Information about Fouling in SAGD



During a SAGD process, the recycling of produced water (water from that was divided from oil) is needed for two different reasons. The first one is that in order to protect the environment, discharging of the produced water must be minimized, which leads us to recycling the water [1]. The second reason is purely economic, as the SAGD process requires heavy use of steam, recycling the water would be cheaper for the oil and gas company [2]. Improvements to this process will give the added benefit of lesser effects of fouling on the heat exchanger involved.

The boiler feed water from bitumen recovery operations is the main reason in which fouling occurs throughout the SAGD process. This boiler feed water contains “metastable, submicron dispersions and /or micellar Fe and Ca salts of bituminous material” [1] which are created and captured during the recycling process. This boiler feed water will eventually precipitate those salts and submicron dispersion when heated, subsequently depositing into the tubes and pyrolyzing into coke and silica precipitating ash. Since there are many of these materials within the system, substantial fouling can occur in heat exchangers. Heat exchangers that are especially affected by this are the cooling exchangers following the high temperature separator and the heat exchangers entering the boiler. From [2] a certain fouling deposit contained 68% oxygen, 23% silicone, and 4% aluminum (excluding carbon). This composition tells us that there are silicates (or clay) particles in many fouling deposits.

Precipitation Fouling



The primary type of fouling in the heat exchanger is precipitation fouling. The heat exchanger involves crystallization of solid salts, oxides and hydroxides from mixture of water and bitumen. During the SAGD process, water mixture enters the heat exchanger, and the concentration of salts may exceed the saturation and lead to a precipitation of crystals because of changes in temperature. To demonstrate an example of precipitation fouling, the equilibrium chemical reaction between readily soluble calcium bicarbonate and poorly soluble calcium carbonate may be used,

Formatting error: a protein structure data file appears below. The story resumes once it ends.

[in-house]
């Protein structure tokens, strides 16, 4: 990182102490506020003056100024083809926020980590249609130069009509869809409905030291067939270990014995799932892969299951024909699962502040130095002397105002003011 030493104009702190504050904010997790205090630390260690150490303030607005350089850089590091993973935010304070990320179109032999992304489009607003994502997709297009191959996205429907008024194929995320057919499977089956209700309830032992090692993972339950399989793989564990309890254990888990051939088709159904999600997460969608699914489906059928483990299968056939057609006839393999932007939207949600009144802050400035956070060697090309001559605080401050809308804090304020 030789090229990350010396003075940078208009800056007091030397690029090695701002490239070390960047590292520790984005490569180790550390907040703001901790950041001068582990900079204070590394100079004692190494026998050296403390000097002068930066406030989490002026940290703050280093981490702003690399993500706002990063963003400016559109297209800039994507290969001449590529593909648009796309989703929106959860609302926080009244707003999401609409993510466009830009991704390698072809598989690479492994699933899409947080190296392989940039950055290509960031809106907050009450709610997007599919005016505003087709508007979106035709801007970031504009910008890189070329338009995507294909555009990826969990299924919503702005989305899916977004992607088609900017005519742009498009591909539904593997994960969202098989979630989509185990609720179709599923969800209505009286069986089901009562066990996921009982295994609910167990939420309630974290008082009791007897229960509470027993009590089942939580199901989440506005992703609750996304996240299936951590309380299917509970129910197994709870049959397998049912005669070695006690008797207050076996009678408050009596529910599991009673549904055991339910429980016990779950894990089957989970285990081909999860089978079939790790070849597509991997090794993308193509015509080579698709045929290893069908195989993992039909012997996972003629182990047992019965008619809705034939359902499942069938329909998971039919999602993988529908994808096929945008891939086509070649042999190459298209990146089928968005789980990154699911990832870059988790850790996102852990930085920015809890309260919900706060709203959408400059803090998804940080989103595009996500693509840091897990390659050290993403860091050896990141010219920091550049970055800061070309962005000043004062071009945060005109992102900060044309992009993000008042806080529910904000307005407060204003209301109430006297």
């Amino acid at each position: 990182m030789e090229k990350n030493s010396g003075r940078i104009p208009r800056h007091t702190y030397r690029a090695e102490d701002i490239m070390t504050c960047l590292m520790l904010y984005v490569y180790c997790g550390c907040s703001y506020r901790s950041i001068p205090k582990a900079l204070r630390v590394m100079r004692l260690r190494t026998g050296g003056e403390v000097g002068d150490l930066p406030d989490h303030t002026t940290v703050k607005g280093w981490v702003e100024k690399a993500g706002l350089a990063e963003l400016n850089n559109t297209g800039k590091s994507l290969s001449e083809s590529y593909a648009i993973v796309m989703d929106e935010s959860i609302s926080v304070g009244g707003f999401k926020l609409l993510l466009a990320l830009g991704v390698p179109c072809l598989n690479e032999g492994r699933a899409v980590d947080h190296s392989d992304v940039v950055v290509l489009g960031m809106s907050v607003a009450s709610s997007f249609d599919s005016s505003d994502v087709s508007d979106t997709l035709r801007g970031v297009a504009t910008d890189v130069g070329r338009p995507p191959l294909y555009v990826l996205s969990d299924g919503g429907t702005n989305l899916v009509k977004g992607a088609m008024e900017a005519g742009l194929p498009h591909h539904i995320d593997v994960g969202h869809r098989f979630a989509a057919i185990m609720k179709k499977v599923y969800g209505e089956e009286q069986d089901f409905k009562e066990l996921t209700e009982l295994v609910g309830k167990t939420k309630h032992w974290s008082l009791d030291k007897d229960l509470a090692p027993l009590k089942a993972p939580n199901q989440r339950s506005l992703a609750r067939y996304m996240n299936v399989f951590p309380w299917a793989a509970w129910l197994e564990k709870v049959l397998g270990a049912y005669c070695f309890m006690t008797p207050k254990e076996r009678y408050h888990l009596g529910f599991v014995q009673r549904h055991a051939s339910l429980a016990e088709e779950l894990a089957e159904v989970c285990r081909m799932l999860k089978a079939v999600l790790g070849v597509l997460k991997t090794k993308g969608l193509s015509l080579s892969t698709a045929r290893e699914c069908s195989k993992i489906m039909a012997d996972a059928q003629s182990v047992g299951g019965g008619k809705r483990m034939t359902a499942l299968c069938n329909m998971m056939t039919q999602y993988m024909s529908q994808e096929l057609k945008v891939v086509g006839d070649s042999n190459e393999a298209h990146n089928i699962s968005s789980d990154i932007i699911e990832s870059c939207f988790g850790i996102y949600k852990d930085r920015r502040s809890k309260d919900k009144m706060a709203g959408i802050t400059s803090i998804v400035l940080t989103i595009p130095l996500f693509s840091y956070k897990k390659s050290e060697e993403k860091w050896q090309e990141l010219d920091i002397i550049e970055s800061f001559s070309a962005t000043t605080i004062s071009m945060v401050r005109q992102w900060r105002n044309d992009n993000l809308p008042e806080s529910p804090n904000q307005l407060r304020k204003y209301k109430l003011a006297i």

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The product of this reaction, calcium carbonate that is produced in the heat exchanger precipitates. The amount of calcium carbonate at the hotter inlet is actually higher than the one at the cooler outlet because of the temperature dependence of the reaction, and increasing solution CO2 with increasing temperature.

Because the solubility of salt is dependent on temperature or presence of evaporation, the dependence can be considered the driving force for precipitation fouling. There are two types of dependencies of solubility on temperature. One is the ''normal'' dependence of solubility, and the other is ''retrograde'' dependence of solubility. The salts with the ''normal'' solubility decrease their solubility with decreasing temperature, so they are most likely the fouling at the cooler surfaces. On the other hand, the salts with the ''retrograde'' solubility are most likely the fouling at the hotter surfaces. Calcium sulfate, which is one of the common precipitation foulant in the heat exchanger, is used as an example of illustrating the ''retrograde'' dependence of solubility on temperature, and the graph of solubility of calcium sulfate versus temperature is shown below.

Figure 1: Temperature dependence of the solubility of calcium sulfate (3 phases) in pure water.
Figure 1: Temperature dependence of the solubility of calcium sulfate (3 phases) in pure water.



Specifically, applied to SAGD, an analysis of various ion concentrations at SAGD plant without the slop tank recycling was analyzed. Results are synthesized below

Table 1. Properties of Produced Water from the Primary
Separation Vessel

property
value
sodium
314 ppm
calcium
7 ppm
barium
0.8 ppm
carbonate
150 ppm
chloride
200 ppm
sulfate
107 ppm

From Table 1, a relatively moderate of sulfate is observed, it is predicted that since the heat exchanger is handling high temperature streams, the precipitation of calcium sulfate and may be a cause of the fouling in the heat exchanger